05 November 2021 1354 Views

#FLEMINGFRIDAY: Can, Should, will..Bond 26 be a PERIOD PIECE?

by James Murphy

There is a rumour doing rounds that the next 007 adventure is indeed..

..set in the 1960s..maybe. 

And that’s fine. Allow me, however, to suggest a slight tweak to that..

Period piece: sure. 60s: no! Here are my 009 reasons..


Yes. Go BACK! It’s time. If you keep going forward in time, the difficulty becomes contriving situations into which Bond can be integrated, without either trivialising genuine peril in the world or worse: overplaying the ‘is he relevant?’ card.

We simply do not know from one day to the next what the geopolitical dynamic will be. That is why there is a tonal problem in basically every Bond movie from Die Another Day through to No Time To Die (however good or not so good each entry is in that canon: each has similar difficulties placing Bond in the world and thereby, defining tone).


That said? DO NOT GO BACK TO THE 1960s!!! It admits defeat, placing Bond perpetually in a bubble of pastiche imagery akin to Austin Powers. There are so many fans who say ‘yeah: remake the Fleming books, properly in the 50s/60s’. No, don’t do that.

If they chose to avoid doing so when they had the actual books and their rights first time around? Chances are there are more reasons not to adapt those again than there are to actually..um..remake /re-adapt etc? And no, guys, reverting to the 60s does not mean Bond gets to smack women on the bum again. Grow up.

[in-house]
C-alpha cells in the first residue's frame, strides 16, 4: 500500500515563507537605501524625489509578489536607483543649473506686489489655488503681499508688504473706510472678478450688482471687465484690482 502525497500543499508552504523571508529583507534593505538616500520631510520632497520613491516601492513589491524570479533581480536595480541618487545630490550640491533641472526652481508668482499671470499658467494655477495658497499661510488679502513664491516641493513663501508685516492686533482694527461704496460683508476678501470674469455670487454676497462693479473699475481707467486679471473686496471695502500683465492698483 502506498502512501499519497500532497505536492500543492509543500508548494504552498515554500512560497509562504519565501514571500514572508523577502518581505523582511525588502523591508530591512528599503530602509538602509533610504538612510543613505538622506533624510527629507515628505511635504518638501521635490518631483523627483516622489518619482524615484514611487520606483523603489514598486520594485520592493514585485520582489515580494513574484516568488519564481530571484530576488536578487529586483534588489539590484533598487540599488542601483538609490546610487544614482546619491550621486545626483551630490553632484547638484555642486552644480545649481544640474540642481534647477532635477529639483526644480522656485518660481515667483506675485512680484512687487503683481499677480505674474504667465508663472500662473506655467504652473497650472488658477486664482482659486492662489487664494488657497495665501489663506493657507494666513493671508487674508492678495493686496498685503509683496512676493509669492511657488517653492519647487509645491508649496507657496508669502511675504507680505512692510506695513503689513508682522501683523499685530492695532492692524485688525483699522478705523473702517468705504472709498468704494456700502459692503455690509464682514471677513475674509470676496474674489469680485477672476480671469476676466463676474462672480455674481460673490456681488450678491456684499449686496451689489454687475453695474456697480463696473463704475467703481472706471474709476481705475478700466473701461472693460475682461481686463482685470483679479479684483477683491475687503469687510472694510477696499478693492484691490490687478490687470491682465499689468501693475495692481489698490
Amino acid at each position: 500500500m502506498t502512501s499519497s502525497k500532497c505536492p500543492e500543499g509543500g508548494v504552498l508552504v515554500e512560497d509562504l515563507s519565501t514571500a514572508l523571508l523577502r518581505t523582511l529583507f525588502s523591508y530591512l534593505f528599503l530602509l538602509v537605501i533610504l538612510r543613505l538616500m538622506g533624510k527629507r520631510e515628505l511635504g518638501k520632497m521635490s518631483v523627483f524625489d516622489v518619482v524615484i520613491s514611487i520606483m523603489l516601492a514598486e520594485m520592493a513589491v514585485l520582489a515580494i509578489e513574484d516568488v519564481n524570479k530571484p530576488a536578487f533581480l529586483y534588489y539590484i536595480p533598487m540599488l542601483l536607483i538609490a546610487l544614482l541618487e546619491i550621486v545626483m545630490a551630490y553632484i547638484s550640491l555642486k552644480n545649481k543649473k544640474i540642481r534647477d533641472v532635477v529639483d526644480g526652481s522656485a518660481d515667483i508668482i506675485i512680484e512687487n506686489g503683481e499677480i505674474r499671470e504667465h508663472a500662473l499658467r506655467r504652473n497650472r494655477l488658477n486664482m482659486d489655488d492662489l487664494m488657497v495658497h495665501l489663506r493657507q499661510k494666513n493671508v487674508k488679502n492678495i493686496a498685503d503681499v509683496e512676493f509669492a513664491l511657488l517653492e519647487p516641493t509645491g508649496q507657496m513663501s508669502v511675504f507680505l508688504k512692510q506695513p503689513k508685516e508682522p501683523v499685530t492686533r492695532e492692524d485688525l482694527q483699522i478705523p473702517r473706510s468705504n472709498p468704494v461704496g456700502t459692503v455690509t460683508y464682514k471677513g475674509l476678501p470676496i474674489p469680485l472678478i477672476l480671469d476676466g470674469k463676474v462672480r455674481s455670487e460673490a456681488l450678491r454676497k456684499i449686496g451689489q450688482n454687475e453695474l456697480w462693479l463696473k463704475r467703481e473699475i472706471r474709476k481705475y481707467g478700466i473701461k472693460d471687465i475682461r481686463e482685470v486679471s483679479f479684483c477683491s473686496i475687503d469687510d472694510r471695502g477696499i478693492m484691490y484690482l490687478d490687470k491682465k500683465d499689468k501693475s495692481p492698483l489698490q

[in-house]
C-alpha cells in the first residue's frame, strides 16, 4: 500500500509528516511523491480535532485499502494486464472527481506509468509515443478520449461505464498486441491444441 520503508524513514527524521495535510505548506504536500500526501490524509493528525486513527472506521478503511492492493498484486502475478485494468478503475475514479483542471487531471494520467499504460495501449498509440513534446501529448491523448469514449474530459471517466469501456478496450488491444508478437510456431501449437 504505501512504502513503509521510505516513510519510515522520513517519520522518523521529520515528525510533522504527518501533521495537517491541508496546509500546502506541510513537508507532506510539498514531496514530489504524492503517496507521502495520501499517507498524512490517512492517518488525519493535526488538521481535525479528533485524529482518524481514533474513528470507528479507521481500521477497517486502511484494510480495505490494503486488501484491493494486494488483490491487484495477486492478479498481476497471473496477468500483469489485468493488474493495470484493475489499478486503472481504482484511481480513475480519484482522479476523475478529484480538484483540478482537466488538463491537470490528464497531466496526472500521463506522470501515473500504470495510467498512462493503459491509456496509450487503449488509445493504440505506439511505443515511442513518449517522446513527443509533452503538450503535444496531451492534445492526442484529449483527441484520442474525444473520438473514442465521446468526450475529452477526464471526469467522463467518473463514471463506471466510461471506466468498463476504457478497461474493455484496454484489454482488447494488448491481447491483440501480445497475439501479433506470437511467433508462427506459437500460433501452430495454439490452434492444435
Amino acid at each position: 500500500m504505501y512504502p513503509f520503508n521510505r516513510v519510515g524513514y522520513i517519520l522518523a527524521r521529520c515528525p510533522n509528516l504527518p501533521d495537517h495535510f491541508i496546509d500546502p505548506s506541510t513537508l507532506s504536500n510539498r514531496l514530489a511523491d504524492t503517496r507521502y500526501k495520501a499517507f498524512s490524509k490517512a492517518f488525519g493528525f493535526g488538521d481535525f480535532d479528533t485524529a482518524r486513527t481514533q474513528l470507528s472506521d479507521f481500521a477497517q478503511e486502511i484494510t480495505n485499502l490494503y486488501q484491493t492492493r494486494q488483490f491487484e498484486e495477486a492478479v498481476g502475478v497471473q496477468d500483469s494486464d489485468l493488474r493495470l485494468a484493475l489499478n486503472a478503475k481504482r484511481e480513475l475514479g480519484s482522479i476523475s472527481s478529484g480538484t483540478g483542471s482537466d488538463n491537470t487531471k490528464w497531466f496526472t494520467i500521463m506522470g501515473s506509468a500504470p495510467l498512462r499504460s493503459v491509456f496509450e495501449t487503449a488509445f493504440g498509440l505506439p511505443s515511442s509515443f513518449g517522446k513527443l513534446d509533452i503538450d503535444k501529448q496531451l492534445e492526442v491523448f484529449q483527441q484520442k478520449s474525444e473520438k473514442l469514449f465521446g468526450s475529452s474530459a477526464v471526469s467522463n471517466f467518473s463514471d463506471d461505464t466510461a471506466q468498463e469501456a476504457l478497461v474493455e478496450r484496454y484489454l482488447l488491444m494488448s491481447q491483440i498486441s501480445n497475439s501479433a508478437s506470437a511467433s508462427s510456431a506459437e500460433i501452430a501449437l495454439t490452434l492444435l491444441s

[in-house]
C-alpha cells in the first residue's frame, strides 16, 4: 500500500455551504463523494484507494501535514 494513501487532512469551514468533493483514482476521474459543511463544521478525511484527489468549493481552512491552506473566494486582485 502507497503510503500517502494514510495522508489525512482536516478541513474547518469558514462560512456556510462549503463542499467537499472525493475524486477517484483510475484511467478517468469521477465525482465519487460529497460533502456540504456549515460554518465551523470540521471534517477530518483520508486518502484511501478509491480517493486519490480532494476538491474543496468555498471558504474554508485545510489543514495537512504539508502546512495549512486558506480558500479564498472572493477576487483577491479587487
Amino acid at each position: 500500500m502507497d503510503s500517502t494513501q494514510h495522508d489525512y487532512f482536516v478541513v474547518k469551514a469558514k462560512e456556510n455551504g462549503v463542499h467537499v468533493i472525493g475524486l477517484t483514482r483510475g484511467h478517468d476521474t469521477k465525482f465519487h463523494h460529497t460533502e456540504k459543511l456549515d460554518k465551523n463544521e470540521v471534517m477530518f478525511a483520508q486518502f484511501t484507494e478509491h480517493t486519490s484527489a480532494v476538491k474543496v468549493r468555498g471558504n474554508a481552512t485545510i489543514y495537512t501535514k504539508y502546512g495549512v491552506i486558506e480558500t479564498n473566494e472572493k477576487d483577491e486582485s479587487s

Instead? I propose sending Bond to the 1980s-2000s. Seriously. As in a 3-5 film arc over that period.

You can bookend it with narrative from an older Bond (Pierce and /or Tim?) and flashback to a prime Bond who then gets his own 2-4 movie arc (Cavill, whoever, just not flavour du jour off Bridgerton/Marvel/whichever charisma free 12 year old is in fashion).

Oh and not directed by Chris Nolan /Edgar Wright /a n other off the rumour production line. Go BIG (Spielberg: must be aching for a hit now he is not doing another Indiana Jones?; Bring Back Danny Boyle: he knows the 80s/90s like nobody else!). Go classy (Phillip Noyce? John Madden? Brian DePalma? Mike Newell?). Go dependable, craftsperson-like action choreographer (Martin Campbell; Matthew Vaughn? Mimi Leder?).



See, Bond has now become metatextual whether one likes it or not. So this in a way would stand as a comment ON those years. They were in part a wilderness for the character (1990-95) and plenty of unmade, unmined mission material therein.

You set up the idea that ‘this’ Bond is in his peak era as the 90s hit Cool Britannia, whilst setting him up in the less certain 80s/early 90s and projecting through toward the early 2000s (when ‘Third Way’ optimism died, alas: 9/11, Iraq etc).

THAT is your new ‘spectre’ as in the literally looming threat of new power blocks trying to manipulate events as the years progress for Bond. Thereby leaving him increasingly cold, the more he learns?

He begins as willing propaganda patriotic pawn. His end comes when he learns the hubris of that error and systemic failure?  Similar arc to Captain America, without the silly outfits or making the ‘copy Marvel’ mistake. Remember that comic book movies copy Bond, anyway! 🙂 


IE: This tenure has a beginning, middle and end, from day one. You can make the films as often or as little as needed, allowing time jumps that match an actor’s own demands on body/schedule/age.